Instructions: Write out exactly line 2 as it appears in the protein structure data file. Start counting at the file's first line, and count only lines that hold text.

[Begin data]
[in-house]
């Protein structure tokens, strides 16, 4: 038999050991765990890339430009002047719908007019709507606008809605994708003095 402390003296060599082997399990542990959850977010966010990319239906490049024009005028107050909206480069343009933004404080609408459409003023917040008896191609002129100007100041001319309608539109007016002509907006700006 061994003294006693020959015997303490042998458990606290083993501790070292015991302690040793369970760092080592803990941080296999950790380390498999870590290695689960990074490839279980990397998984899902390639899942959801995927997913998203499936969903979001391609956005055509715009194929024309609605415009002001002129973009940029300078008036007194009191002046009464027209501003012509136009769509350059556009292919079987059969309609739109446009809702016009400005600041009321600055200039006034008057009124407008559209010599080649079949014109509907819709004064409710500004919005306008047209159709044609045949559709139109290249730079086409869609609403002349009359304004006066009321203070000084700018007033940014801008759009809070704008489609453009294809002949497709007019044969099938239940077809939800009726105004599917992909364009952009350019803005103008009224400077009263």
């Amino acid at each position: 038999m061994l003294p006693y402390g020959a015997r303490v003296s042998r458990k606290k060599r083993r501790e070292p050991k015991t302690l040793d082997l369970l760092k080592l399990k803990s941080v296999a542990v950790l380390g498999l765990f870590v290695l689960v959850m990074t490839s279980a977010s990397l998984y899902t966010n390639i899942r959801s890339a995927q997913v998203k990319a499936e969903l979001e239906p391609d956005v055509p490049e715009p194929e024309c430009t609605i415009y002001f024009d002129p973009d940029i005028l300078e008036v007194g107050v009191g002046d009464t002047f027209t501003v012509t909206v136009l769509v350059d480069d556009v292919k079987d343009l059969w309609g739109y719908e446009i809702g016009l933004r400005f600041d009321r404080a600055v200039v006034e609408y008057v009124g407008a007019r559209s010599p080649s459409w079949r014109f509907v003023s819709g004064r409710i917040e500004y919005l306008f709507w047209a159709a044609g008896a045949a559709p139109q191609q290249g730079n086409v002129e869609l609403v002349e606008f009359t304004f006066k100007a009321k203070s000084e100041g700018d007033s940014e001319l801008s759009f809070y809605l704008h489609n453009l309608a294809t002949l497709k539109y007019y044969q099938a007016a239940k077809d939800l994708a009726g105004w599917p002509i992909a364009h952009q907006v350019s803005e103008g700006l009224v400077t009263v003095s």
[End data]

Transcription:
């Protein structure tokens, strides 16, 4: 038999050991765990890339430009002047719908007019709507606008809605994708003095 402390003296060599082997399990542990959850977010966010990319239906490049024009005028107050909206480069343009933004404080609408459409003023917040008896191609002129100007100041001319309608539109007016002509907006700006 061994003294006693020959015997303490042998458990606290083993501790070292015991302690040793369970760092080592803990941080296999950790380390498999870590290695689960990074490839279980990397998984899902390639899942959801995927997913998203499936969903979001391609956005055509715009194929024309609605415009002001002129973009940029300078008036007194009191002046009464027209501003012509136009769509350059556009292919079987059969309609739109446009809702016009400005600041009321600055200039006034008057009124407008559209010599080649079949014109509907819709004064409710500004919005306008047209159709044609045949559709139109290249730079086409869609609403002349009359304004006066009321203070000084700018007033940014801008759009809070704008489609453009294809002949497709007019044969099938239940077809939800009726105004599917992909364009952009350019803005103008009224400077009263």